Tina: Sure. For example, you can say.. Наложи се и двете страни да направят малко отстъпки, но накрая постигнаха съгласие.
Eric: .. which means "It took both sides to make some concessions, but finally they reached an agreement."
Eric: Okay, now onto the lesson focus.

Lesson focus

Eric: In this lesson, you'll learn how to address people at the marketplace, which is necessary if you want to bargain successfully in Bulgaria. That’s why we’ll introduce the vocative in this lesson.
Tina: The vocative appears only when we directly address people. There are vocative forms only in masculine and feminine.
Eric: Because there are many different suffixes for both genders, here we will only list the most common ways to address strangers and will not introduce any particular rules. A reason is that you need to be quite careful using vocative forms, because changing even just one letter might make them sound rude sometimes!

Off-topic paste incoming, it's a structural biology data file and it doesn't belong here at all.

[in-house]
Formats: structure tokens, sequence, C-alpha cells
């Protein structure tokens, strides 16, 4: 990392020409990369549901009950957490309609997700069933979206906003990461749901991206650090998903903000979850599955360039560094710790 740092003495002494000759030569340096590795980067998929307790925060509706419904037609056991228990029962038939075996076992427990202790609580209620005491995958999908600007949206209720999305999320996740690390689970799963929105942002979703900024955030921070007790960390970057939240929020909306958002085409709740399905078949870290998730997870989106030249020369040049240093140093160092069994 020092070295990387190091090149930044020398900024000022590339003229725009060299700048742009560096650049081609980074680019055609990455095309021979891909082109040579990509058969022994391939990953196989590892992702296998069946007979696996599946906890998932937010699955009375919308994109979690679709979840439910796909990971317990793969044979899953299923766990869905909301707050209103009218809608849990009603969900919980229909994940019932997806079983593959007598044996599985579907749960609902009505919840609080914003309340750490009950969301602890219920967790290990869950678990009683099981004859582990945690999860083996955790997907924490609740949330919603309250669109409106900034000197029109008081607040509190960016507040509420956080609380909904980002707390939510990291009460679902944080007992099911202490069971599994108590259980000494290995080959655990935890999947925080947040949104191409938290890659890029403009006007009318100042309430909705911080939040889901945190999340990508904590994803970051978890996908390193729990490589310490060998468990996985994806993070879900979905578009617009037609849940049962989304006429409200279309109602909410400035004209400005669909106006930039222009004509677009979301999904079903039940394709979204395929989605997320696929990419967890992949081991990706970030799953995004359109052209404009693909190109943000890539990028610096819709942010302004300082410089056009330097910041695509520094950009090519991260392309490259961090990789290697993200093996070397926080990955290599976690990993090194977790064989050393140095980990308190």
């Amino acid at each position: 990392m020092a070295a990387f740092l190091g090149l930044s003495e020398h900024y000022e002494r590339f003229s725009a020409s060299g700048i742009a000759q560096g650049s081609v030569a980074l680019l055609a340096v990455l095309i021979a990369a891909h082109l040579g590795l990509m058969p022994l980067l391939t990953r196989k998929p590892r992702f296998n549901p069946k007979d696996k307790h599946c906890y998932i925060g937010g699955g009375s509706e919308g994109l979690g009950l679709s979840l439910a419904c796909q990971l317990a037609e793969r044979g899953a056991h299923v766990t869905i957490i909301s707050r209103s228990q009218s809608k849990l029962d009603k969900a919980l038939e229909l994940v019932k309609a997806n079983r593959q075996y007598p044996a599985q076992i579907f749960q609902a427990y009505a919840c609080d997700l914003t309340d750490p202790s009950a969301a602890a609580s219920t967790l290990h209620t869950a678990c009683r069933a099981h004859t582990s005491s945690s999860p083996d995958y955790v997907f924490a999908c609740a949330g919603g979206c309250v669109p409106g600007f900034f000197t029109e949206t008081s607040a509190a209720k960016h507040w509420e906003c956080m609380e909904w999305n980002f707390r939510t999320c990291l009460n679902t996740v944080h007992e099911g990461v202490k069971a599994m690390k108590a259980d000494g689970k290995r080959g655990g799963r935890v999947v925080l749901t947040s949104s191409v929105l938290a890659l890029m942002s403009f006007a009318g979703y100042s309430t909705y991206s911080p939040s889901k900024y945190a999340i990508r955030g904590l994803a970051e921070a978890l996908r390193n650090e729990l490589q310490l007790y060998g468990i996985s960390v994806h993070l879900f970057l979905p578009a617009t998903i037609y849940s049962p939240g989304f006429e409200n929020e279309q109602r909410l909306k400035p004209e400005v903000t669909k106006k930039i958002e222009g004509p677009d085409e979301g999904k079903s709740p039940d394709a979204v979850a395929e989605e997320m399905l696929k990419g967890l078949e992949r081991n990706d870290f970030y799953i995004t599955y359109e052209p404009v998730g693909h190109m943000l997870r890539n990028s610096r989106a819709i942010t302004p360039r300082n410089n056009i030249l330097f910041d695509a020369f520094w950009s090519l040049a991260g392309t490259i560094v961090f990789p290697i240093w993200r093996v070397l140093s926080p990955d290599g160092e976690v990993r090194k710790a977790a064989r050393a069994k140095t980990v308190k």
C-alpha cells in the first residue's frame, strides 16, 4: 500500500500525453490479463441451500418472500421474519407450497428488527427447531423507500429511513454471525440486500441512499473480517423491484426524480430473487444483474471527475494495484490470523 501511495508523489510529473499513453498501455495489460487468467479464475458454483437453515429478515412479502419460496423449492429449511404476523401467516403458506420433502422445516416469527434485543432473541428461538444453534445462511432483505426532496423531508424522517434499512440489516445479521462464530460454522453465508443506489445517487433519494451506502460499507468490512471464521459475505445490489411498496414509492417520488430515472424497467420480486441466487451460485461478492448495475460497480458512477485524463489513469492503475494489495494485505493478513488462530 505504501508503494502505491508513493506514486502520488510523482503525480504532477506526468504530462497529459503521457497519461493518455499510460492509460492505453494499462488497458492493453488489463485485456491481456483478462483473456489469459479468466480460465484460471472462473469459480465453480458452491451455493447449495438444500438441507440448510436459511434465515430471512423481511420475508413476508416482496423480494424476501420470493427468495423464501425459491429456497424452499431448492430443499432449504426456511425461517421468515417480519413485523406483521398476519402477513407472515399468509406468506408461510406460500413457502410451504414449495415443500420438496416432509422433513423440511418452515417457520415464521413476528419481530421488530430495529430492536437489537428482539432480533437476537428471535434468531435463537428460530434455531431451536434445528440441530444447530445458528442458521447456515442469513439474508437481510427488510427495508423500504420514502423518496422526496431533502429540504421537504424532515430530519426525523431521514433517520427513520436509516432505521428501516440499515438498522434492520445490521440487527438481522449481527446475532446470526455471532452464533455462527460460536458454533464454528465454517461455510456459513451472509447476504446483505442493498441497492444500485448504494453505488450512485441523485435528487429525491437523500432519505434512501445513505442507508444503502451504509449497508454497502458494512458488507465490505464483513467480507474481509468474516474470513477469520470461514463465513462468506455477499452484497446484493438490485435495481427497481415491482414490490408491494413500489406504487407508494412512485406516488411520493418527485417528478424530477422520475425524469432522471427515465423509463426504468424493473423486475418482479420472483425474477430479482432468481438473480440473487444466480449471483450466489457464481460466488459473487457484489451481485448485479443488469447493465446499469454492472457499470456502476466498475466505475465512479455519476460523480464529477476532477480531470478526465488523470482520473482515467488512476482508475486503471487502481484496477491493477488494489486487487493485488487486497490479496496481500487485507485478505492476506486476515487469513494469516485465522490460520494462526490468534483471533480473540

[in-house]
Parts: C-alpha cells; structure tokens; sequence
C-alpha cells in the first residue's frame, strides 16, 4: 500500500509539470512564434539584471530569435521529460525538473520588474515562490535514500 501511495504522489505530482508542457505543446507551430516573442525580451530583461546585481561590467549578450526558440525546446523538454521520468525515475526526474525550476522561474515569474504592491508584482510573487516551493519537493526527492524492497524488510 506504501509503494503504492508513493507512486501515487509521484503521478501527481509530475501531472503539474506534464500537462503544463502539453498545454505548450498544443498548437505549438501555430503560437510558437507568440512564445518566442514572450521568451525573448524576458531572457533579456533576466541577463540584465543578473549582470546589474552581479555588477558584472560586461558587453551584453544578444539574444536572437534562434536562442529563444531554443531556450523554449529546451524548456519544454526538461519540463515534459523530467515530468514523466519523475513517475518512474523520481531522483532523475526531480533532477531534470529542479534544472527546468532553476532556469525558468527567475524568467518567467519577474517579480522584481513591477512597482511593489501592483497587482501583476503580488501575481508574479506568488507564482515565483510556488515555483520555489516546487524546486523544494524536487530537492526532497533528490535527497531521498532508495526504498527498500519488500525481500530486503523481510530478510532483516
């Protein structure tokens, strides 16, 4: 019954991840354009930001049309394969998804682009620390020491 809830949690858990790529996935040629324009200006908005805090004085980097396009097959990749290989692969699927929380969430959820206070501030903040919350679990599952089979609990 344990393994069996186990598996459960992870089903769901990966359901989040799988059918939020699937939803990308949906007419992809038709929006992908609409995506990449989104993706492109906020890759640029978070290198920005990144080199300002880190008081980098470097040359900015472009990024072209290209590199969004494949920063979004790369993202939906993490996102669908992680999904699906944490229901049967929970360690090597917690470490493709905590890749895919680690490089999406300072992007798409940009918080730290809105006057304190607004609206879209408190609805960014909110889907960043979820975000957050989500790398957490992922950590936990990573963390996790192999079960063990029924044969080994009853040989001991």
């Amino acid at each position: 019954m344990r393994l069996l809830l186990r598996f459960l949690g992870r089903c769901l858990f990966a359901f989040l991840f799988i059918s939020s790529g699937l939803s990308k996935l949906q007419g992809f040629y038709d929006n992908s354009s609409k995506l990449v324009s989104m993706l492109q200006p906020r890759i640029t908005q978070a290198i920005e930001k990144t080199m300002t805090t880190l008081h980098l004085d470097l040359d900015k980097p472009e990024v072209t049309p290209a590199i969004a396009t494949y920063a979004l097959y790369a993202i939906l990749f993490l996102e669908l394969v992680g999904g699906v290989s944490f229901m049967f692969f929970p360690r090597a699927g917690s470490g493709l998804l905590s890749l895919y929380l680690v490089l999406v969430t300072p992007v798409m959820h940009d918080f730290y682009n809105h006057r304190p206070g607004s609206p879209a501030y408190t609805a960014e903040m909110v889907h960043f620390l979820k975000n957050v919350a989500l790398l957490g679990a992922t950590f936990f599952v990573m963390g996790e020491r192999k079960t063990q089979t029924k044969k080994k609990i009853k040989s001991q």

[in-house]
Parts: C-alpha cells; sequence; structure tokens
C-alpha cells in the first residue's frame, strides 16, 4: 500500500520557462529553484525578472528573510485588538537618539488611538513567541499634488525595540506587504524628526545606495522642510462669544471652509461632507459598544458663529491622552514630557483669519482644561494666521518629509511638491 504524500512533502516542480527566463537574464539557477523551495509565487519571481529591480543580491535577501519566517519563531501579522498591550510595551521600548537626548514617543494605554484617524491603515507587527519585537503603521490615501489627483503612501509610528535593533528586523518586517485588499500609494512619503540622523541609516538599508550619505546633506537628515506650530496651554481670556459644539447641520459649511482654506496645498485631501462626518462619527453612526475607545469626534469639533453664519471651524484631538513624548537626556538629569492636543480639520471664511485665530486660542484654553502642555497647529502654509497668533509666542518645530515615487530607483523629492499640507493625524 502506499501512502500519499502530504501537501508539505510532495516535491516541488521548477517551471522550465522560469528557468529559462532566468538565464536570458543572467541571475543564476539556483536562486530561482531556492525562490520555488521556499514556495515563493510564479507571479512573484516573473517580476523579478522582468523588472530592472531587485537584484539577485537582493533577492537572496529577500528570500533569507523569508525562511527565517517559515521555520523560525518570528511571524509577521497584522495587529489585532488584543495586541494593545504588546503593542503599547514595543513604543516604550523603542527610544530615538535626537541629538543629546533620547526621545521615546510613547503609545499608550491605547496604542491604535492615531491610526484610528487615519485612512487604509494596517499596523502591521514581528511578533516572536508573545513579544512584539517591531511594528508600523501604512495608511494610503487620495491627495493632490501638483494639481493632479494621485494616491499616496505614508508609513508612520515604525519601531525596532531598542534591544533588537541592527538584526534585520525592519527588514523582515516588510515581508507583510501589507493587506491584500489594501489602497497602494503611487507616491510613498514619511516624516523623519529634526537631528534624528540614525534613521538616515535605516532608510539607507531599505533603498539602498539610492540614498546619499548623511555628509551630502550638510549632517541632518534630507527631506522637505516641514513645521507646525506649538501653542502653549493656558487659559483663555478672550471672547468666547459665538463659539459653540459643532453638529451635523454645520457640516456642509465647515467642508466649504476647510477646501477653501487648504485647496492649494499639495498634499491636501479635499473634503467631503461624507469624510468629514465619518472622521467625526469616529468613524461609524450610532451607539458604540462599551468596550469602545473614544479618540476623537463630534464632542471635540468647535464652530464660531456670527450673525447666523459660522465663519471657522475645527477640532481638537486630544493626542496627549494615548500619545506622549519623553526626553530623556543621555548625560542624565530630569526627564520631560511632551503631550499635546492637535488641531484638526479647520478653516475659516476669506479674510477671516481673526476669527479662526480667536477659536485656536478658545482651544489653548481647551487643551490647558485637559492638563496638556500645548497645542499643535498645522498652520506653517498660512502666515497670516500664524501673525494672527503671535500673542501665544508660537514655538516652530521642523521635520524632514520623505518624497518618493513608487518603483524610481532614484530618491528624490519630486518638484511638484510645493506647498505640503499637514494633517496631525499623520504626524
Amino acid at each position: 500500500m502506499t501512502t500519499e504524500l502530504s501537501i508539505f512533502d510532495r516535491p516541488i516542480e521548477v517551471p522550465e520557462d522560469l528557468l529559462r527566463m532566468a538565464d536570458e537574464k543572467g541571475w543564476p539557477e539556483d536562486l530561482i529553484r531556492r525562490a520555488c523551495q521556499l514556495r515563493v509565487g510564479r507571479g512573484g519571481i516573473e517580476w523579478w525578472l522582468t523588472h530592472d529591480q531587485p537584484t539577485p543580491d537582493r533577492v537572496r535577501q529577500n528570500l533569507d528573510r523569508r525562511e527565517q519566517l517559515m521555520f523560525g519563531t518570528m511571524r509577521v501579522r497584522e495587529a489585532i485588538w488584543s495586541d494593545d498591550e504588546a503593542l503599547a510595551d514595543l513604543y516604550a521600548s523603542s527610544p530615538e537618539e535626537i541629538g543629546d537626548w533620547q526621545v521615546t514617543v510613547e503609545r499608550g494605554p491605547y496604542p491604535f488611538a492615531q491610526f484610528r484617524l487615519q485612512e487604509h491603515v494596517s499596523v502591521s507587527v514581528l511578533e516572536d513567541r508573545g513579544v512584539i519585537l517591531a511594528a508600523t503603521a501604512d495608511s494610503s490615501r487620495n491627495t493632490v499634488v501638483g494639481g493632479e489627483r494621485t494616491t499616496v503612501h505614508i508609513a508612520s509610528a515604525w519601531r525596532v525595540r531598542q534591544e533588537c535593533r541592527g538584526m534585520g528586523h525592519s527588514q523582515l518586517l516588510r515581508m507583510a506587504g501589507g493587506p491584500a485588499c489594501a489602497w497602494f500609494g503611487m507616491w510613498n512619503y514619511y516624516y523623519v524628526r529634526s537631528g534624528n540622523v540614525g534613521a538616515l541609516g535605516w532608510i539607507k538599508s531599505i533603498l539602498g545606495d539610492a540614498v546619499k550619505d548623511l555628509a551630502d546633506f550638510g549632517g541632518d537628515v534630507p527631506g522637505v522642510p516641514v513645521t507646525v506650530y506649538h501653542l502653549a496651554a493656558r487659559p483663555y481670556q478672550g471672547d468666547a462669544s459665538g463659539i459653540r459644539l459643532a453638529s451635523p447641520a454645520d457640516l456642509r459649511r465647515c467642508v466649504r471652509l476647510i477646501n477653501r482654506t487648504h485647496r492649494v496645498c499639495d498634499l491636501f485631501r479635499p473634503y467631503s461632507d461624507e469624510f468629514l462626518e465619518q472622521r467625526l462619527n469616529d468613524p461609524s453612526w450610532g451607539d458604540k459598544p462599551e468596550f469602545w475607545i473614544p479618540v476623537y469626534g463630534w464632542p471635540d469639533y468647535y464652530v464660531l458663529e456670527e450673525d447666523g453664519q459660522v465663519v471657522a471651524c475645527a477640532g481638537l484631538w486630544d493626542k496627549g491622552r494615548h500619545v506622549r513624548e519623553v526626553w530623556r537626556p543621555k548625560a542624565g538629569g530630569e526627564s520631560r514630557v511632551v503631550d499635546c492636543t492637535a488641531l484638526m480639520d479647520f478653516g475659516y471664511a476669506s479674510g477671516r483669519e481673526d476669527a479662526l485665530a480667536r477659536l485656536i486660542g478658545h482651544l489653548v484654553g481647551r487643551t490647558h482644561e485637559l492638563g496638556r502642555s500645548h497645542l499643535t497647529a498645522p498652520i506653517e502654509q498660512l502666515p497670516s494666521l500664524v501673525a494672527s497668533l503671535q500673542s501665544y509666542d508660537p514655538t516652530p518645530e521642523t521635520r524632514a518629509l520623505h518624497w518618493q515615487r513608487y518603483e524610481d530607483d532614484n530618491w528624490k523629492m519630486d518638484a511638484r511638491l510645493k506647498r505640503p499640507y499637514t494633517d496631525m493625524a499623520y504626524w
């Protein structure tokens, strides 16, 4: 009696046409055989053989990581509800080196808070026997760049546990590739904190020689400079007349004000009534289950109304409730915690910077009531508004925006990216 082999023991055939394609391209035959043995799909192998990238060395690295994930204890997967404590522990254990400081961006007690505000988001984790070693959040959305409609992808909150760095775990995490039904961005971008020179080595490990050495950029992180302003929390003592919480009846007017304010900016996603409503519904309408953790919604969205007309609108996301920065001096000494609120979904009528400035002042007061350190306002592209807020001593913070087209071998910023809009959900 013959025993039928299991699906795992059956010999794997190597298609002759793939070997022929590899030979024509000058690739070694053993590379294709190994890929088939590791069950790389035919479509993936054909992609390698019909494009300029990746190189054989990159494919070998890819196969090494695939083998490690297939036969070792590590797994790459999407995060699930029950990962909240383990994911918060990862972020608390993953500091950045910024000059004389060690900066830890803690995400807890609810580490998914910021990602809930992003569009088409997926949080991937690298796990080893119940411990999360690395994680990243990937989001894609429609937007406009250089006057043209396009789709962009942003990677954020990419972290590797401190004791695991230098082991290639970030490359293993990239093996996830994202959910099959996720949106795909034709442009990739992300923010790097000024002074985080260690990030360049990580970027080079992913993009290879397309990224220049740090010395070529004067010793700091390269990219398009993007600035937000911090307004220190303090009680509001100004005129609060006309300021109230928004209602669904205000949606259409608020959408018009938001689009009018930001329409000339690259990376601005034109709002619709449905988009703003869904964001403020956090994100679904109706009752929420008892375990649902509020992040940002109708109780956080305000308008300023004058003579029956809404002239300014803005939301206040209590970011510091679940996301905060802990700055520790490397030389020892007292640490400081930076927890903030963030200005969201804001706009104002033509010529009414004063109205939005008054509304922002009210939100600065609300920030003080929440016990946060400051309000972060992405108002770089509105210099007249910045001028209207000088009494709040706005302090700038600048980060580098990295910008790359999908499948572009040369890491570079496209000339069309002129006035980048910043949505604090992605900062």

Tina: The most neutral ways to address a stranger are Господине or господин
Eric: meaning “Mister/Sir”
Tina: Госпожо or госпожа
Eric: which means “Madam”
Tina: Госпожице or госпожица
Eric: which means “Miss”
Tina: A more familiar way to address someone who is significantly older than you is Бабо or баба for a woman and Дядо for a man.
Eric: These mean “Granny” and “Grandpa” respectively.
Tina: You should only use these in the countryside. If you use them in the capital city, you will offend the person you are addressing. On the other hand, if they are significantly younger, then you can call them: Младежо or Девойко